We both love and hate Christmas movies — are repulsed by them in theory and compelled by them in action. Which is precisely how I feel about The Family Stone. Let’s give Bobby’s taxonomy a try:

THE PREMISE: A large, sprawling “modern family” returns to their family home in Snowy Somewhere, New England. The eldest son’s girlfriend (Sarah Jessica Parker) is very uptight and the rest of the family is not very uptight. Hijinks ensue. 

I Hate:

  • The very idea of the large, sprawling “modern family,” in which every member represents a slightly different ideological strain, all of them progressive
  • Not living in Somewhere, New England
  • The construction of Sarah Jessica Parker, and her dedication to her career/getting shit done, as fundamentally at odds with being a loving family member.

Things I Love:

  • Progressive families are so feisty and ultimately lovable!
  • Nondescript New England towns are so quaint.
  • SJP’s transformation from a somewhat loathable character who merits, and wins, our sympathies.  When she dumps the egg thing all over everyone and then they all collapse in the kitchen laughing?  That is GREAT.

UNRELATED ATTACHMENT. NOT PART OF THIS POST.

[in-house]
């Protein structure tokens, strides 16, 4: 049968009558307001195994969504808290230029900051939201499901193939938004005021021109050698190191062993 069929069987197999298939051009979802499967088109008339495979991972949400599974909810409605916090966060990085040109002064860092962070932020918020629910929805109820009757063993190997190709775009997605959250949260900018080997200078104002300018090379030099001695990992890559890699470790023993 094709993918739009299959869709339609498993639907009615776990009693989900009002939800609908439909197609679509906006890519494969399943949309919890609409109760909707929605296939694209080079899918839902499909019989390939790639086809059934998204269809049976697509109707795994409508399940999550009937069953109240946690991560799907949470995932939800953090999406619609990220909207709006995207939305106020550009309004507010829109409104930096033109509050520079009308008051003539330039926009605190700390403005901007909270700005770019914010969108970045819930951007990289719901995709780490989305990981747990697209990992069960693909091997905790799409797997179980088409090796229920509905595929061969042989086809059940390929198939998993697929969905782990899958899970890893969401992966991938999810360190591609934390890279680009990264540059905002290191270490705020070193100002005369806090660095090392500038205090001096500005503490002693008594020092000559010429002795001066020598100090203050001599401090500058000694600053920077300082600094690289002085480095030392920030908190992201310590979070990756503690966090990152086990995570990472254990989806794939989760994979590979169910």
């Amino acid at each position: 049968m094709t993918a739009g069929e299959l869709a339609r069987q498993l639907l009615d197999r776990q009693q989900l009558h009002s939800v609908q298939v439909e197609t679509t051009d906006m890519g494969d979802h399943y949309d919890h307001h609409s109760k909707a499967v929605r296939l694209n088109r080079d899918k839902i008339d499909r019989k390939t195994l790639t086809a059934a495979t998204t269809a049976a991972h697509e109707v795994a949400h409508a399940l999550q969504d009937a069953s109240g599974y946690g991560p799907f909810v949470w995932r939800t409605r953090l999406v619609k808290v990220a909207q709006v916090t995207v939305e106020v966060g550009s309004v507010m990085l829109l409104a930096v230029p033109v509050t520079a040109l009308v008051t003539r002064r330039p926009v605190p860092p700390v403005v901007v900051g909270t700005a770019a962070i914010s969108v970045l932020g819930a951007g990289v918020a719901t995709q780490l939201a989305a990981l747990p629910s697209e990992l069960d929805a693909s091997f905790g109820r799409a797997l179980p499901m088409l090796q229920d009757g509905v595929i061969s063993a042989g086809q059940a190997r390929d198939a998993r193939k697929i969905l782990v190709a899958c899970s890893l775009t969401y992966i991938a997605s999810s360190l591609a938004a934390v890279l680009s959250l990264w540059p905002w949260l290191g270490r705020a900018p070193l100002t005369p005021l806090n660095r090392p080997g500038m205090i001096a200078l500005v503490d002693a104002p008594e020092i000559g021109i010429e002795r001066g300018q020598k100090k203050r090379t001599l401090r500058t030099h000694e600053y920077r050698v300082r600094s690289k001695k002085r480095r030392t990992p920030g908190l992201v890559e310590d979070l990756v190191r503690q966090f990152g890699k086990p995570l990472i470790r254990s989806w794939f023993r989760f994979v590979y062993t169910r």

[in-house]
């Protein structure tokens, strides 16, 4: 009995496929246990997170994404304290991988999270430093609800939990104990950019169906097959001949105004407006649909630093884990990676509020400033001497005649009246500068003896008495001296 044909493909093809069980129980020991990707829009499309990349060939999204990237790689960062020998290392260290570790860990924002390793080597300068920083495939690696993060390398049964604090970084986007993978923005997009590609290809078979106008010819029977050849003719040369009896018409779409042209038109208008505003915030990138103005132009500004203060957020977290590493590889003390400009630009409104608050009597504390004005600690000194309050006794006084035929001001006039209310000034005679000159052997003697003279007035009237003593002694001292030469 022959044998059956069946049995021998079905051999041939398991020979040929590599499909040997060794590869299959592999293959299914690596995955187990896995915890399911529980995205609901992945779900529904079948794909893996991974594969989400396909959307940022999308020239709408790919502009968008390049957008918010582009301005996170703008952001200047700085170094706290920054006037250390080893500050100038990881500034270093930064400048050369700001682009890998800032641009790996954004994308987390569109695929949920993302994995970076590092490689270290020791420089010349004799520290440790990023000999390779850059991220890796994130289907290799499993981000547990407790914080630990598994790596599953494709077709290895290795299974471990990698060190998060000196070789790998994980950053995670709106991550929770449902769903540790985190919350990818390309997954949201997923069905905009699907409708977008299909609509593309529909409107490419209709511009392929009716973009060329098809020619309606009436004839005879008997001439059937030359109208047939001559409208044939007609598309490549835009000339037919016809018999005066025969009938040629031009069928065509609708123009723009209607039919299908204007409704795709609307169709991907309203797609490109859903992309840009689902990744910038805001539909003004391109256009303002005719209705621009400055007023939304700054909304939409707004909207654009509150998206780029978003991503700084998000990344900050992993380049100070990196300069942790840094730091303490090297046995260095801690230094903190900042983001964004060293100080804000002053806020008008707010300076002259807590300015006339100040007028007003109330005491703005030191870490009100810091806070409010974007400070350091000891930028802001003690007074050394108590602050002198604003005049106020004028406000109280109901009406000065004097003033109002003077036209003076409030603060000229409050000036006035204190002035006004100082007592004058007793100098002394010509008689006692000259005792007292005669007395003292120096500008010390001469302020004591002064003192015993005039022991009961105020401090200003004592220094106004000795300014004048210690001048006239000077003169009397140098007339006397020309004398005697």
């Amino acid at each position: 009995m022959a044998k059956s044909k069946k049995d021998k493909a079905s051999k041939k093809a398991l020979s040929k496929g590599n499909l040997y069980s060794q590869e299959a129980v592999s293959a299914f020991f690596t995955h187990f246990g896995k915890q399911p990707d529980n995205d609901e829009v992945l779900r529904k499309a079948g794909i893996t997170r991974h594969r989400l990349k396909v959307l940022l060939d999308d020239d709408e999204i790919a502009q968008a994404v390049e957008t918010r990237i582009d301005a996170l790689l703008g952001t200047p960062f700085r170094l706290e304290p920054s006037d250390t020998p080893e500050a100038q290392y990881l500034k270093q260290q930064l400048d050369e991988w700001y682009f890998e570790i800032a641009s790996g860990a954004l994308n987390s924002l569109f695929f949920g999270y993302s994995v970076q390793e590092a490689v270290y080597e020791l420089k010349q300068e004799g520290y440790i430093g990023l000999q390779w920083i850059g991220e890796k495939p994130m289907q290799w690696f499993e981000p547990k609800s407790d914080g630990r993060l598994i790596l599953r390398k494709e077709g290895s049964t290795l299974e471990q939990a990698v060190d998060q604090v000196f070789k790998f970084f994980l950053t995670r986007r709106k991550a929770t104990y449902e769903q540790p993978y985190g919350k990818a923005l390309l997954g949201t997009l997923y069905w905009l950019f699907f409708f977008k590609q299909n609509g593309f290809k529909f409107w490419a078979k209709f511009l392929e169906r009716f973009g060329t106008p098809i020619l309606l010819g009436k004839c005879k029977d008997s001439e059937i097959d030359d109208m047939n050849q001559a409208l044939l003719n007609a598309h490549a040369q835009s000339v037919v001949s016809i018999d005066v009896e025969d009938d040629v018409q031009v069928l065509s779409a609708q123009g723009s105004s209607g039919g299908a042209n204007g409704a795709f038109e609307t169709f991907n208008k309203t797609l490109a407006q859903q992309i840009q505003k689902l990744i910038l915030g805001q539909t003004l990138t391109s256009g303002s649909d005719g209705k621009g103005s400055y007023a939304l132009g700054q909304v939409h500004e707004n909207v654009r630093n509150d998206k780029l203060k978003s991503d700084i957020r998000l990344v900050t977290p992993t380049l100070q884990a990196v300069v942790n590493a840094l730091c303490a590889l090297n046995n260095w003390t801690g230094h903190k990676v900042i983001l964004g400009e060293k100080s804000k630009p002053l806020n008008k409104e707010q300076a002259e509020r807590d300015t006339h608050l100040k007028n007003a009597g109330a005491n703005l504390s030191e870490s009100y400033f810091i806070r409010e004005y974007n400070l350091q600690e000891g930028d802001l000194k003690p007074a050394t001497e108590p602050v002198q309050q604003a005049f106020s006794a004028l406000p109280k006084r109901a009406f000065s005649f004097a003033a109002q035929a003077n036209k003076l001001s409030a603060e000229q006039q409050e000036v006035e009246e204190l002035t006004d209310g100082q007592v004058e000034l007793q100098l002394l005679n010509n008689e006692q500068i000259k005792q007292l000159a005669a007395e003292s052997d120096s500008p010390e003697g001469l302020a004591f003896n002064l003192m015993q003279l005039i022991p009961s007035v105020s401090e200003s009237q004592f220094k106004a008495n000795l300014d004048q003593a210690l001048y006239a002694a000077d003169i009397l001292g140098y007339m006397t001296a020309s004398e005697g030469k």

THE SUPPORTING CHARACTERS:

SJP is ostensibly the star here, but everyone gets approximately the same amount of screentime, effectively everyone into a supporting character.  Parents = Diane Keaton and Craig T. Nelson; Male Kids = Dermot Mulroney as upright but personality-less older brother, Luke Wilson as stoner slacker, Tyrone Giordano as deaf gay brother with black partner and adopted child; Female Kids = Rachel McAdams as crunchy acerbic teacher who takes no shit, Elizabeth Reaser as kind, agreeable, pregnant, and plot-less stay-at-home mom.  Plus Claire Danes as SJP’s charismatic, beautiful, socially graceful sister, Brian J. White as Giordano’s partner, and Paul Schneider as working class yet likable local cop.

I Hate:

  • The way obvious signifiers (e.g. Rachel McAdam’s NPR bag, SJP’s very tight bun) stand in for actual characterization
  • The way Tad (Tyrone Giordano) is laden not one, not two, but three types of Otherness (deaf, gay, and partnered with a man of another race)
  • The way that each relationship, ruined and potential, is predicated on finding love, which is part of why the two already happy couples get essentially no screentime
  • Any plot that posits that even people from very different walks of life can come together, reconcile their differences, and understand and love each other, given the proper motivation (Christmas, obviously)